Sheena’s attorney has contacted Governor Andrew Cuomo, Senator Chuck Shumer and the attorney general to no avail. Apparently this type of behavior is common in eminent domain appropriation cases in New York and Sheena’s attorney is outraged, stating “It is incredible how they’ve gotten away with what they been doing, it’s extortion.”

Just how long will it take to figure out what's going on with the funds and whether another lawsuit will have to be filed is yet unclear.


Eminent Domain Considered in Peekskill, NY

Photo Credit: Art Cusano, The Daily Peekskill

What happens when a city can't come to an agreement in the purchase of properties needed to build a new firehouse? The residents of Peekskill, NY will soon find out. The city is considering eminent domain action to acquire two properties adjacent to the already owned land plot because an agreement cannot be reached.

Negotiations have been under way with a shopping center which houses 14 businesses and another property - a house containing 2 businesses and 2 apartments. So far there hasn't been any agreements due to low appraisals on the properties.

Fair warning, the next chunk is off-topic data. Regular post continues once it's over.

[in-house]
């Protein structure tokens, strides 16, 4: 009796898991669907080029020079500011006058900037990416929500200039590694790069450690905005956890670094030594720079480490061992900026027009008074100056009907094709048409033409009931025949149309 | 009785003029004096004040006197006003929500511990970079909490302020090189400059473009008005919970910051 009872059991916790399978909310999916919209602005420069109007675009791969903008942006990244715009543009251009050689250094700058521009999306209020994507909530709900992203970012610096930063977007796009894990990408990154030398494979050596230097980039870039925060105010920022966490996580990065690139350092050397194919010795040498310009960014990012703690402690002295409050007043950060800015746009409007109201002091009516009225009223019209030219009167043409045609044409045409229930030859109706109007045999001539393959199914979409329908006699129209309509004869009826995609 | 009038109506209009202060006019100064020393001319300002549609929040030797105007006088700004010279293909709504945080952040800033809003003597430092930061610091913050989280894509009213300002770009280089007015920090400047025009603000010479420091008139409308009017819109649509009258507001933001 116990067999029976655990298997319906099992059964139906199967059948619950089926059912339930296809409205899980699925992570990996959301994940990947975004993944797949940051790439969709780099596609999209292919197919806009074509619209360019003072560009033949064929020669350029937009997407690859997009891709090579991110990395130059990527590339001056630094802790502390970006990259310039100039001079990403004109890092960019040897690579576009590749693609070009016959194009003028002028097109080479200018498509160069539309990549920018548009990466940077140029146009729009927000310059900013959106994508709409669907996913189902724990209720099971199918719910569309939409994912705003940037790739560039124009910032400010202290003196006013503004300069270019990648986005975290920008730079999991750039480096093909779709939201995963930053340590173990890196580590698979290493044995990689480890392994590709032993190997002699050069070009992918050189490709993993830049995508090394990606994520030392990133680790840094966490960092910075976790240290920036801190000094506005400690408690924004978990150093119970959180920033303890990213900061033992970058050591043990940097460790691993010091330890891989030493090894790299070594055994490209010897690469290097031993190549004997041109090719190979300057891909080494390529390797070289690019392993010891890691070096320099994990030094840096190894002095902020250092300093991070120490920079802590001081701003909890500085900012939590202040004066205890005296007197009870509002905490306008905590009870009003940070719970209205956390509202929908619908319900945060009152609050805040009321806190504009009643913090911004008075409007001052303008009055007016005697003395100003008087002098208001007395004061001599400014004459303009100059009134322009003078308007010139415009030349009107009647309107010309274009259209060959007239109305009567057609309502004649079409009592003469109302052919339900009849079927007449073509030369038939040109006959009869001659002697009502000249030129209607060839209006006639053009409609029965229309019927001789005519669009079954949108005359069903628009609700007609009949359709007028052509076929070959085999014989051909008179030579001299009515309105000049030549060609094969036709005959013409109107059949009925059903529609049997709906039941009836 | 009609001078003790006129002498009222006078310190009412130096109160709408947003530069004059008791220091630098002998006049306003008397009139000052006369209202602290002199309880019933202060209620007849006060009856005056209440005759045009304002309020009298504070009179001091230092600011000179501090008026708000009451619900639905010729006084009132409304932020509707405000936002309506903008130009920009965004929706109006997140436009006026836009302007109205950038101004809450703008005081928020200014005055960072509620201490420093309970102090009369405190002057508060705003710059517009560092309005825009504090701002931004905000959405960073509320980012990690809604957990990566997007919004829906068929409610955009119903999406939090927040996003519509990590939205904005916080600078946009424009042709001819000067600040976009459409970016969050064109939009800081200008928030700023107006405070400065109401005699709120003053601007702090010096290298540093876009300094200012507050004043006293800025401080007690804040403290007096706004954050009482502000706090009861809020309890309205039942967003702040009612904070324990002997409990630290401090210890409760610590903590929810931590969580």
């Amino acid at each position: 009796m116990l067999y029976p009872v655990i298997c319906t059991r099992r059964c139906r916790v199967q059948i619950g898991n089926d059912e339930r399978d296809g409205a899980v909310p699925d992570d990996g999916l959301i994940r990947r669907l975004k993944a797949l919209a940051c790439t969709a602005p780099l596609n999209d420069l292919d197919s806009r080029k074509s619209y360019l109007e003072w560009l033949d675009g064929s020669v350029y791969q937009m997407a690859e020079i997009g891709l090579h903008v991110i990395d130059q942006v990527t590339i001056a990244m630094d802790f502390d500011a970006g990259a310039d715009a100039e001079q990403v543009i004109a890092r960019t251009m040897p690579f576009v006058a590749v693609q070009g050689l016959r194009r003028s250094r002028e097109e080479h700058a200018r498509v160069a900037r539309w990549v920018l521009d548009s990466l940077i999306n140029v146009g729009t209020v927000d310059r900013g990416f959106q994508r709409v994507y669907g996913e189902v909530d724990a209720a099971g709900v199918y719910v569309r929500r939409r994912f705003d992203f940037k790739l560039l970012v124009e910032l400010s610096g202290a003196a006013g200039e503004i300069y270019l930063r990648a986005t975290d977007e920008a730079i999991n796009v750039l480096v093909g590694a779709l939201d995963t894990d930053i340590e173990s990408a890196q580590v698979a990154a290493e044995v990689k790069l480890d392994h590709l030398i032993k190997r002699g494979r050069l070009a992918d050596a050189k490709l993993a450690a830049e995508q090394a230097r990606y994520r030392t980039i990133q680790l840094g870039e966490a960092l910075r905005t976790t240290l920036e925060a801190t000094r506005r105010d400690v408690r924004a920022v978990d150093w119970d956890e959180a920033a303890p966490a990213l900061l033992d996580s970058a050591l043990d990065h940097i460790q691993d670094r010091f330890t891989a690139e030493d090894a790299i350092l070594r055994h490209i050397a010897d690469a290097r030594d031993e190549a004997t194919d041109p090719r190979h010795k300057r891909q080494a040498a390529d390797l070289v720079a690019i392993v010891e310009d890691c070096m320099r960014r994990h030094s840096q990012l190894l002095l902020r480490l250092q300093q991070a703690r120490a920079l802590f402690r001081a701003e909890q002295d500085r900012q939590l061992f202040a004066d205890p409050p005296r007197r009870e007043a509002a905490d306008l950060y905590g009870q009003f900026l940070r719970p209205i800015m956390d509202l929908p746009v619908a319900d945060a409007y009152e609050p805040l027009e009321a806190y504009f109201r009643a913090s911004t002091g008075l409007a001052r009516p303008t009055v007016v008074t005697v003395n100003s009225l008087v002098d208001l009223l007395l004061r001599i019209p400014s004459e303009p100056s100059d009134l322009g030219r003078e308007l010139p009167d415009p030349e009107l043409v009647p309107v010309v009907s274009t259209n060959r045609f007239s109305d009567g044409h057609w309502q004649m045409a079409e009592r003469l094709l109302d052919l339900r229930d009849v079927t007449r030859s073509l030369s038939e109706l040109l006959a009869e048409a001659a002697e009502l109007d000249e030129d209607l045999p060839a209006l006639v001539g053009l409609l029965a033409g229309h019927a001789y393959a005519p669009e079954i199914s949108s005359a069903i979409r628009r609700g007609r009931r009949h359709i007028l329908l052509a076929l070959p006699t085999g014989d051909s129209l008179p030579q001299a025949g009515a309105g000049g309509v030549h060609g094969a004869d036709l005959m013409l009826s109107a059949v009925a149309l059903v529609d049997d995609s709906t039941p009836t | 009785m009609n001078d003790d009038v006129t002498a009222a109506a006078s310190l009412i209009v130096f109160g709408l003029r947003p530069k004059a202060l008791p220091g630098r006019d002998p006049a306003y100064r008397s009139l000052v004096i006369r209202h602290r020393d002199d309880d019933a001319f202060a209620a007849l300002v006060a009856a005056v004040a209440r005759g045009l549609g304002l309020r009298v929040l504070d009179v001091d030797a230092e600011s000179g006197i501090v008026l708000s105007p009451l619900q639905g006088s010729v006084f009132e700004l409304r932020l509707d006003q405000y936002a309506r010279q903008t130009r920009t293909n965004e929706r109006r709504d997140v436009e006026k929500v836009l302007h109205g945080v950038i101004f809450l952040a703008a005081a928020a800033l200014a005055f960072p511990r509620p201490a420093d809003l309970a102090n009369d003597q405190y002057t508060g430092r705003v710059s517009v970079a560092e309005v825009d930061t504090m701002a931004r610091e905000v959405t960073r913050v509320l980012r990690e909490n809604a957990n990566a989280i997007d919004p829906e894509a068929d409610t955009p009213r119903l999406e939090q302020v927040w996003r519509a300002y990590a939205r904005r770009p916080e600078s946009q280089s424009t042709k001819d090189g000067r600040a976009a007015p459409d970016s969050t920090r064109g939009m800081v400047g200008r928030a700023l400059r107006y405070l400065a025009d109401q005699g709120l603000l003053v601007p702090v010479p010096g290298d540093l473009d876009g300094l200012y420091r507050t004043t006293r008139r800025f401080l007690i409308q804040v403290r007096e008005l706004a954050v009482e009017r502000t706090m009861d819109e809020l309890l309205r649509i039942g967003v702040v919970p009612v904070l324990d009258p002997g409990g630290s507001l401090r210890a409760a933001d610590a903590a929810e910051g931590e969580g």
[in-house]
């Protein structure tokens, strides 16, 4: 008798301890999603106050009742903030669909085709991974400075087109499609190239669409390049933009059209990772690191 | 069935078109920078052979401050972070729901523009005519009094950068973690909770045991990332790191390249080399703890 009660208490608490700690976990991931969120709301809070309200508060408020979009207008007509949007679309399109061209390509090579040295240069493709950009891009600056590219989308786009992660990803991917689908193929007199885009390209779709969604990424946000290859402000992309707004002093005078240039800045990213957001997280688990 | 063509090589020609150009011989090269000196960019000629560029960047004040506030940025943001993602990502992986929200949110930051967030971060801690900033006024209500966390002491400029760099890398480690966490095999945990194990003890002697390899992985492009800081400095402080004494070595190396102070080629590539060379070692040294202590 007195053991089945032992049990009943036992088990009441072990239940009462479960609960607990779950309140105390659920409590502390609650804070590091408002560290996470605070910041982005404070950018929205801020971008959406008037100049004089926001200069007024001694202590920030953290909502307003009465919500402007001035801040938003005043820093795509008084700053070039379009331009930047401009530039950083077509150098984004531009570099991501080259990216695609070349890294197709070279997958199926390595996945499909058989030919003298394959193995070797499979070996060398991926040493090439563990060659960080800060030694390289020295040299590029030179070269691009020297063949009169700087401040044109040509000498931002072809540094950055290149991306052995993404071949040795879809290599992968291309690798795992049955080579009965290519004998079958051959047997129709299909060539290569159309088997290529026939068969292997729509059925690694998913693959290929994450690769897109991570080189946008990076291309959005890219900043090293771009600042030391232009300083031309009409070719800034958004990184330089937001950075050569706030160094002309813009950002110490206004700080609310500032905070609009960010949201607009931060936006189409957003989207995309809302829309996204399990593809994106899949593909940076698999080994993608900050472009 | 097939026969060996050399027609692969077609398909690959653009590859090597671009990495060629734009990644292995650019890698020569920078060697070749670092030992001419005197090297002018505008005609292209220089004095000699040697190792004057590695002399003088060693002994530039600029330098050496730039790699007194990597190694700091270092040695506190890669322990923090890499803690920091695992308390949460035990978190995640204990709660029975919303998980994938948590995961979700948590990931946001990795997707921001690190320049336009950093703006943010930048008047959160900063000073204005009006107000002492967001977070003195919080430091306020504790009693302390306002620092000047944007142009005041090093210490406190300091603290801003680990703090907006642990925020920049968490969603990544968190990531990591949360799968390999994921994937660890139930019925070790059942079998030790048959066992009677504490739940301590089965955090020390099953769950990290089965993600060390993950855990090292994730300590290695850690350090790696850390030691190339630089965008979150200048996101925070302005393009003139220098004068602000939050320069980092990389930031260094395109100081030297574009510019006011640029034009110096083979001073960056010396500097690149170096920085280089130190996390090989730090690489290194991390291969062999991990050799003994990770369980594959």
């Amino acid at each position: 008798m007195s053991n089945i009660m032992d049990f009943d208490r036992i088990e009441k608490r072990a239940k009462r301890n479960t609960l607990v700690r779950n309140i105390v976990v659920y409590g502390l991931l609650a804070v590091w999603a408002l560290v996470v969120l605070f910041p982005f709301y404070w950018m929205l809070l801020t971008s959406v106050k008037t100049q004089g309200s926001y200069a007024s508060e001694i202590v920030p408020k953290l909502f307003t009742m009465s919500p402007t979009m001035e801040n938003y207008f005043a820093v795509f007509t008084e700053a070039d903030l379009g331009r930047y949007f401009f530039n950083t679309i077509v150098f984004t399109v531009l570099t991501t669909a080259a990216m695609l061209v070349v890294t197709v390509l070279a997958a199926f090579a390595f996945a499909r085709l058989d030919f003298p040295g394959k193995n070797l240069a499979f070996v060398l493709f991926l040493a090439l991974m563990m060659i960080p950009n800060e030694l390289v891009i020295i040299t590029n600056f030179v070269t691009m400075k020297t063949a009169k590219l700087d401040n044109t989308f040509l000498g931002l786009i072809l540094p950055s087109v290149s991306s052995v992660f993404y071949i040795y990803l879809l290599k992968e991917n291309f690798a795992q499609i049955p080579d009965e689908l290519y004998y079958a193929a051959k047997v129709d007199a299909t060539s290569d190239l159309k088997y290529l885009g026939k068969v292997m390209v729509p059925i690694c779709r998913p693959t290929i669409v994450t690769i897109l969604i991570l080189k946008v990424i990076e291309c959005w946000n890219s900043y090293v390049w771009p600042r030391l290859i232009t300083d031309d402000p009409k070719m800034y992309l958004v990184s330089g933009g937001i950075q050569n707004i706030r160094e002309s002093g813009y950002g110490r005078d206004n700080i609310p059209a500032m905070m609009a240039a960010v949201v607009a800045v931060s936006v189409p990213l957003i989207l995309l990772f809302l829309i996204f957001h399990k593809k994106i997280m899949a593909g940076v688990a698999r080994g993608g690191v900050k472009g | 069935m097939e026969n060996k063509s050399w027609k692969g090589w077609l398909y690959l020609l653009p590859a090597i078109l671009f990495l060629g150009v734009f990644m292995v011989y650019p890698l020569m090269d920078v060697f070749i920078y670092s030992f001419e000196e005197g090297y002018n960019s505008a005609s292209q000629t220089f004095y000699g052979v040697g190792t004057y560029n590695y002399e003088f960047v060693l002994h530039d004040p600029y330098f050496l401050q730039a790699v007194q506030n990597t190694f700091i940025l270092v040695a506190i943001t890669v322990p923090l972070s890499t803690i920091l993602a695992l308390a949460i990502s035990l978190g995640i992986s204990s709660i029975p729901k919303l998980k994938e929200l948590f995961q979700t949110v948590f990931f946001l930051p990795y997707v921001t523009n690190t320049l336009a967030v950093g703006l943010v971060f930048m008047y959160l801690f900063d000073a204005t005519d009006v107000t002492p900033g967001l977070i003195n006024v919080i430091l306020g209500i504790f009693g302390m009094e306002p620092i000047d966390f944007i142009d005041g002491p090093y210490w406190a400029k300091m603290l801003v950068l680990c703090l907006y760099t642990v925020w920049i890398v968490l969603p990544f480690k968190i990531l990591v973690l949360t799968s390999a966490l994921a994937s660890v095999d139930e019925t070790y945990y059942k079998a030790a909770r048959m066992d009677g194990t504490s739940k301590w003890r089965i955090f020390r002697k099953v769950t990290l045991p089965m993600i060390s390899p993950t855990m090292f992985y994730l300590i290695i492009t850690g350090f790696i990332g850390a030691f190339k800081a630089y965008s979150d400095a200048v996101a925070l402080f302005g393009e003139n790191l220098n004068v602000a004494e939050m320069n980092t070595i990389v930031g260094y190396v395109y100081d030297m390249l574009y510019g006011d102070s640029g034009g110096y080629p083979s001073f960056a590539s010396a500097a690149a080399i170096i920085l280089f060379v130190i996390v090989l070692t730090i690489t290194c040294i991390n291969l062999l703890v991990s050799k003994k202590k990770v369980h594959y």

When the city made an offer to acquire part of the shopping center, the owner replied with disgust at the lack of research on the city's behalf, stating - "I basically told them our family is insulted with their inadequate research," and proclaiming that the city has not "acted in good faith".  The owner of the house on 1141 Main St. received two appraisals by the city - both over $160,000 short of owner's expectations. The city estimated the property's worth at $390,000 with the second appraisal, while the owner claims he paid $490,000 for the property six years ago and now estimates the value to be at $550,000 with additional renovations.

Business owners were not the only ones outraged with the city's behavior. At the  notice of scoping hearing residents made clear that they were not happy with current course of action, expressing outrage at the proposal of eminent domain involvement. One resident says eminent domain is "unnecessary", while others point out that "Eminent domain is terrible" and "the mere thought of eminent domain is frightening." 

"To take someone's house, to put more businesses out of business, I say go back to the drawing board and work it out," said resident Leslie Lawler.